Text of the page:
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'Insta poet' Donna Ashworth leads big rise in poetry book sales

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One of the big poetry stories at the end of 2023 was the rise in poetry book sales. It is interesting to look at the story behind the rise in sales figures, and at some of the statistics. For instance, newly-published Scottish poet Donna Ashworth, pictured, has ended 2023 with five of her books in the Top 20 poetry chart, and three of them in the top five. Nearly 70,000 of her hardback books have been bought this year. Crucially, Ashworth also has a million Facebook followers and 200,000 reading her poems on Instagram. Her success comes in a record year for poetry with sales at their highest since official figures from BookScan began a decade ago.

Ashworth told the Guardian that she wrote poems in her teens before a career as a pop singer/songwriter (“the music industry chewed me up and spat me out”), magazine editor and children’s play centre owner. She began a poetry blog on Facebook in 2018. 'History Will Remember When The World Stopped', written during the 2020 Covid lockdown, became a huge hit after being read online by Michael Sheen and Griff Rhys Jones.

“That emboldened me and, over the next couple of years, I self-published through Amazon,” said Ashworth, who describes her writing as “self-help in poetry”.

Rupi Kaur kicked off the Insta-Poet movement before she was spotted by a publisher. Her success has been linked to the rise of meditation, mindfulness and yoga, which help with both personal issues and a complex world. Instapoetry is a style of short and direct verse, put out and shared online. Like Ashworth, Kaur was spotted by a publisher and has since had several bestselling collections. Her milk & honey is still at No 3 in the 2023 chart. According to The Bookseller, Kaur is the fourth bestselling poet since records began, trailing only Ted Hughes (£8.9m), Pam Ayres, and Seamus Heaney (£7m). Since its UK launch, milk & honey has never been out of the annual top five poetry books. The Bookseller says that Instagram is still the key sales driver, but BookTok - part of TicTok -  is becoming as important.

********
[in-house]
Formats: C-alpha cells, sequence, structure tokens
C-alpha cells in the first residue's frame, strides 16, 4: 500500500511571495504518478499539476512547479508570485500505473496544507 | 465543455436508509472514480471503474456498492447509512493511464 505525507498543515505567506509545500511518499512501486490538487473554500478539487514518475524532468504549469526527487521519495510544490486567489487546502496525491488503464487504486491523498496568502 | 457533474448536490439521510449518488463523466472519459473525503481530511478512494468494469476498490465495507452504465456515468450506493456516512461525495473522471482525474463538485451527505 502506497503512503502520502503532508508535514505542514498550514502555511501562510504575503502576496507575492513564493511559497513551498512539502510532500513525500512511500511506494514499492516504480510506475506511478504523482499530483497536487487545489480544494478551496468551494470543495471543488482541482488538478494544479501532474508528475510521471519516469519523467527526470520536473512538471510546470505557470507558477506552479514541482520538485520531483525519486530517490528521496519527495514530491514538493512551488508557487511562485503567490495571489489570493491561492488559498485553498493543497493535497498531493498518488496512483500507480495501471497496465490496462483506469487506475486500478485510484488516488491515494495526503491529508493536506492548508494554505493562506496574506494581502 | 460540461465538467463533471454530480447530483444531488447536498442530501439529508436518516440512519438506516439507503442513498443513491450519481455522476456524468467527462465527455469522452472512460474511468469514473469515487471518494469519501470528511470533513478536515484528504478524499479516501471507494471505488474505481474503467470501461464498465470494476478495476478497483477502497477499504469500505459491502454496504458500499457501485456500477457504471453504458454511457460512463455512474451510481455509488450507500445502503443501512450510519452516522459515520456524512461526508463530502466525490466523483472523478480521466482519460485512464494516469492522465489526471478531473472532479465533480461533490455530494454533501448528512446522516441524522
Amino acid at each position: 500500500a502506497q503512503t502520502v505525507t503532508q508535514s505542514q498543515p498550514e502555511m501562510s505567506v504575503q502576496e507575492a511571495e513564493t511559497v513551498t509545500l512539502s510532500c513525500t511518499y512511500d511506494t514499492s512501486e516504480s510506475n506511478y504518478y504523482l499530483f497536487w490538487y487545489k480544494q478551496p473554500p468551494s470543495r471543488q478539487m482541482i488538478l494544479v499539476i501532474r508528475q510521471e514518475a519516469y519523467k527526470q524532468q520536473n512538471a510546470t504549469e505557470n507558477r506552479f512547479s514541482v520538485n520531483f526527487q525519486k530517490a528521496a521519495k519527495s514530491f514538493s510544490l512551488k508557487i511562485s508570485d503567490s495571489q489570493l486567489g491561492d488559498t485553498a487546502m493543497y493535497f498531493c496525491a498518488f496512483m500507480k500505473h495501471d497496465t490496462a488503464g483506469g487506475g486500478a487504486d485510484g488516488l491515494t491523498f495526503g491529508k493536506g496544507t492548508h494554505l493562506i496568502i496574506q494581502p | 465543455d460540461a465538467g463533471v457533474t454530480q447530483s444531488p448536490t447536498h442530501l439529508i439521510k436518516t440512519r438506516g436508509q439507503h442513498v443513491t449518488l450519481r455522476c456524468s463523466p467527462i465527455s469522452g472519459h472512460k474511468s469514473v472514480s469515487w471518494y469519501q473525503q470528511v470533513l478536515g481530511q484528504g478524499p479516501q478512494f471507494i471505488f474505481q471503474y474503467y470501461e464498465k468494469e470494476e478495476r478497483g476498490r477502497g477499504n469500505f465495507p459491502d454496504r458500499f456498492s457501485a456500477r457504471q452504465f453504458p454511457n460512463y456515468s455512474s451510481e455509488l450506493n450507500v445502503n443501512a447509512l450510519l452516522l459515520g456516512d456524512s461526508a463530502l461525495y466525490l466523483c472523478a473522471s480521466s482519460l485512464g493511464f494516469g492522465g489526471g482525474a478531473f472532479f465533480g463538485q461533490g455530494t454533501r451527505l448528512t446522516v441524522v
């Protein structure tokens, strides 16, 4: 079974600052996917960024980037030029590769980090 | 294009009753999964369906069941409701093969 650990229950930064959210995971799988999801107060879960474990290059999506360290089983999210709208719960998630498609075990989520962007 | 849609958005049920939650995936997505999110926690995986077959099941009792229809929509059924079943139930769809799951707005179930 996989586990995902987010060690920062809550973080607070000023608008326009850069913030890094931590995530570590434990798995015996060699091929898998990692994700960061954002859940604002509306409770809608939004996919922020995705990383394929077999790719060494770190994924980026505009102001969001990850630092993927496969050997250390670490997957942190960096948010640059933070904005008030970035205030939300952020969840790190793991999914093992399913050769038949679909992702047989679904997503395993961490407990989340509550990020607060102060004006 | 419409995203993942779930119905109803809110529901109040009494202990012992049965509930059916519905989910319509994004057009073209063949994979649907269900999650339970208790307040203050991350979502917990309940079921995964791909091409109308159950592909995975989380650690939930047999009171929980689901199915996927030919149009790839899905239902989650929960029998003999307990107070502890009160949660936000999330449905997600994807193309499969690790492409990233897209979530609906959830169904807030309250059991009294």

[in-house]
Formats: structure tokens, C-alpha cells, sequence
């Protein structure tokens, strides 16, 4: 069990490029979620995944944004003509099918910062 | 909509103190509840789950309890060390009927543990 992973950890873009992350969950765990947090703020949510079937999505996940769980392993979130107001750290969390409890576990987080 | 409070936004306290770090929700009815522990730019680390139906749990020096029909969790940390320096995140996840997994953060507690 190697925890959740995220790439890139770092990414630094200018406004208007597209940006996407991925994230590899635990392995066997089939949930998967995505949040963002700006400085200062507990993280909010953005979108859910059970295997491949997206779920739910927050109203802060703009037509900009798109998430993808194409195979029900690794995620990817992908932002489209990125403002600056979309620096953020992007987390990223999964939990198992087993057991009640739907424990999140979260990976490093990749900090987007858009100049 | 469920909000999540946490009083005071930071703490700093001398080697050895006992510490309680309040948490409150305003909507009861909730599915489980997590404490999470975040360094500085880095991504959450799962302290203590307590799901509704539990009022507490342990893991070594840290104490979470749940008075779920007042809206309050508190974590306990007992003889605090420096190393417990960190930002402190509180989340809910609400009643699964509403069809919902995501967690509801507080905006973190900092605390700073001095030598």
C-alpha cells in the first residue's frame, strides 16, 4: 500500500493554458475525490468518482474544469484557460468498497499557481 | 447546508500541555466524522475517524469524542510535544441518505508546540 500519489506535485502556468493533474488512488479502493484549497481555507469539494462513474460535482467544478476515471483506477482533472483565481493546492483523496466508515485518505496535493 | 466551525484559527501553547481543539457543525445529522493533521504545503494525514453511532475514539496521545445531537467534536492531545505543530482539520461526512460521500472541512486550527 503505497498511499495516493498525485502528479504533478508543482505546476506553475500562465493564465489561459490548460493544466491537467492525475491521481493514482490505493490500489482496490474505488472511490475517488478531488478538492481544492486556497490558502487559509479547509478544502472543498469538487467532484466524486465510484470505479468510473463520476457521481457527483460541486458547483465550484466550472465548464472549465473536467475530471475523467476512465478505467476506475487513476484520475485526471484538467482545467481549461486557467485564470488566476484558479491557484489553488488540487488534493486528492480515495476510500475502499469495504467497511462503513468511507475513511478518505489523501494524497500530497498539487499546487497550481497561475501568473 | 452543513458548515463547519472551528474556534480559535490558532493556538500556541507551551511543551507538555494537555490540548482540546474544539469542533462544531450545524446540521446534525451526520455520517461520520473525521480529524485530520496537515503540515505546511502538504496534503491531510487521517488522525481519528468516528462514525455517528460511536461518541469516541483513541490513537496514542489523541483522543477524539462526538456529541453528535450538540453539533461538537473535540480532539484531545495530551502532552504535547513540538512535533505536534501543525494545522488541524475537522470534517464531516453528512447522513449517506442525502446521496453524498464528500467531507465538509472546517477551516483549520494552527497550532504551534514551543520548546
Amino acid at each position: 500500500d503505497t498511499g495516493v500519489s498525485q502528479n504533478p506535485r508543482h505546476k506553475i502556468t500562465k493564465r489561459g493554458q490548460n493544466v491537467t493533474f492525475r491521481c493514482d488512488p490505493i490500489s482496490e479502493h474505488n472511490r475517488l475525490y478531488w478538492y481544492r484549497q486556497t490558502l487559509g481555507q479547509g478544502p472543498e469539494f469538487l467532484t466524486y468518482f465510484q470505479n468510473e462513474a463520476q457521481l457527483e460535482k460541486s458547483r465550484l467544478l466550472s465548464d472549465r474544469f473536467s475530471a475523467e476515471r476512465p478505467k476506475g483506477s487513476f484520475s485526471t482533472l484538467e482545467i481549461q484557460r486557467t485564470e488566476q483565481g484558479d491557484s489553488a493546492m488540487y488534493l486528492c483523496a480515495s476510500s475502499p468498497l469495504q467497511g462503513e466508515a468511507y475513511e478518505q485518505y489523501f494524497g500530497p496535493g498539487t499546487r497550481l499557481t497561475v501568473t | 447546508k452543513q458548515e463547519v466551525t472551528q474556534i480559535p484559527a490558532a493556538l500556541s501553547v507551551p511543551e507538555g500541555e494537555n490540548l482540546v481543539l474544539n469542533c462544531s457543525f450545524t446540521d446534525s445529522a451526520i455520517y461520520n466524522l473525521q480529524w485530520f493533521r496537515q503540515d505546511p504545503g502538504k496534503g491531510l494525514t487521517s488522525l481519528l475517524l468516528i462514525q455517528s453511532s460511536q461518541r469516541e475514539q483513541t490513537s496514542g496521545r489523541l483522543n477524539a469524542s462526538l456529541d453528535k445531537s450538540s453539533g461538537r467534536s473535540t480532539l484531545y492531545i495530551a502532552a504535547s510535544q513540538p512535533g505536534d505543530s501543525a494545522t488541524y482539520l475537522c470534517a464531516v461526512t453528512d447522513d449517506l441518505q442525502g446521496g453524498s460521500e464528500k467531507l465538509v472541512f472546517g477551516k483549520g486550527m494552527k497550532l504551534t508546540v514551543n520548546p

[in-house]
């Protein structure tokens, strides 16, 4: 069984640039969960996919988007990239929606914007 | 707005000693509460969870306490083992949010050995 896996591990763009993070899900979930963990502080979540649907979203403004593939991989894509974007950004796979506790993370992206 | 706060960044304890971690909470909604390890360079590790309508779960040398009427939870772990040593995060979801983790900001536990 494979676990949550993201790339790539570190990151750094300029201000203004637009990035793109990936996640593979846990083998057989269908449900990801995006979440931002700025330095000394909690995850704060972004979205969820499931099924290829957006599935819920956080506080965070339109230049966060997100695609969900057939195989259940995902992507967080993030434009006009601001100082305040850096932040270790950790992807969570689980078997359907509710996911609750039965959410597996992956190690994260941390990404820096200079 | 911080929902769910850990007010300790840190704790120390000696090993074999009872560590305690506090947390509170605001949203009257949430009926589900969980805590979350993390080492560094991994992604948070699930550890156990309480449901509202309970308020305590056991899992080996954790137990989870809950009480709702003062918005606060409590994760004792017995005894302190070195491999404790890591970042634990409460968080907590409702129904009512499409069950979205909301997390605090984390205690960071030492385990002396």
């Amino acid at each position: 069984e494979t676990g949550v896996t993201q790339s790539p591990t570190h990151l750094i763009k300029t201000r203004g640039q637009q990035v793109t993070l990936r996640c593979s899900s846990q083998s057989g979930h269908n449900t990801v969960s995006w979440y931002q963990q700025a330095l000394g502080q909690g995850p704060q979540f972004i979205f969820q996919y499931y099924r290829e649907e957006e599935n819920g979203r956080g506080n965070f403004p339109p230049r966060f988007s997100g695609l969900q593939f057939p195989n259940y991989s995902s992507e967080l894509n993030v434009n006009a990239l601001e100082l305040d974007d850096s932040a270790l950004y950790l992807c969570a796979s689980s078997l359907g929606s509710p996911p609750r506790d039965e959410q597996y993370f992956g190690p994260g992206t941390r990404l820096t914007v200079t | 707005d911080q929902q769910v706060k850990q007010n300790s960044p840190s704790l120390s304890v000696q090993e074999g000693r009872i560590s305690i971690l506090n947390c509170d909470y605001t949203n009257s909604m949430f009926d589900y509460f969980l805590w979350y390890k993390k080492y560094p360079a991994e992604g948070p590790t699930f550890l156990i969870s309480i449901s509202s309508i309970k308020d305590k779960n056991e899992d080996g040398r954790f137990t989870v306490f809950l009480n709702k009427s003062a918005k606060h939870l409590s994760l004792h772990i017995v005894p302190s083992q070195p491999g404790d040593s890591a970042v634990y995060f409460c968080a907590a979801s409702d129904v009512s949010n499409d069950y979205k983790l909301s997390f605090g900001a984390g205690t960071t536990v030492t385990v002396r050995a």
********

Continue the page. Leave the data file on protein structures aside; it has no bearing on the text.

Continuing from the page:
“There’s been a real change in poetry over the past decade,” said Judith Palmer, director of the Poetry Society. “It’s been led by Instagram and social media, with many more poems about shared experience and the human condition.”

Brian Bilston is another bestselling poet who originally found fame as the ‘poet laureate of Twitter’. In an intgerview with Write Out Loud earlier in 2023 he said: “I do tend to write quite directly, though, often about topical issues, which is why I think some of my poems have been shared a lot on social media.” Later he added, in the same interview: “People tell me that they were put off poetry at secondary school but, to their surprise, they’ve found themselves enjoying mine. I love that. So much of written poetry seems aimed at other poets; to me, that seems like a wasted opportunity.”

As you might guess, Write Out Loud is a champion of online poetry, as well as banging the drum for grassroots, open-mic performances. But online poetry does have its critics.

Among them is Neil Astley, whose Bloodaxe Books, set up in 1978, gave many new poets, particularly female ones, a voice. His authors include Benjamin Zephaniah, whose death earlier this month led to an outpouring of emotion and surge in sales, and he was the first to publish the current poet laureate Simon Armitage, and also Jackie Kay and Jo Shapcott. “The literary value of many of these Insta poets is zero,” said Astley. “This boom in their sales is about stuff pretending to be poetry. It also pushes out other, more deserving poets.”

On the other hand, a new translation of Homer’s Iliad and the famed Penguin Classic of his Odyssey have made the 2023 Top 20, winning over mainly young readers.




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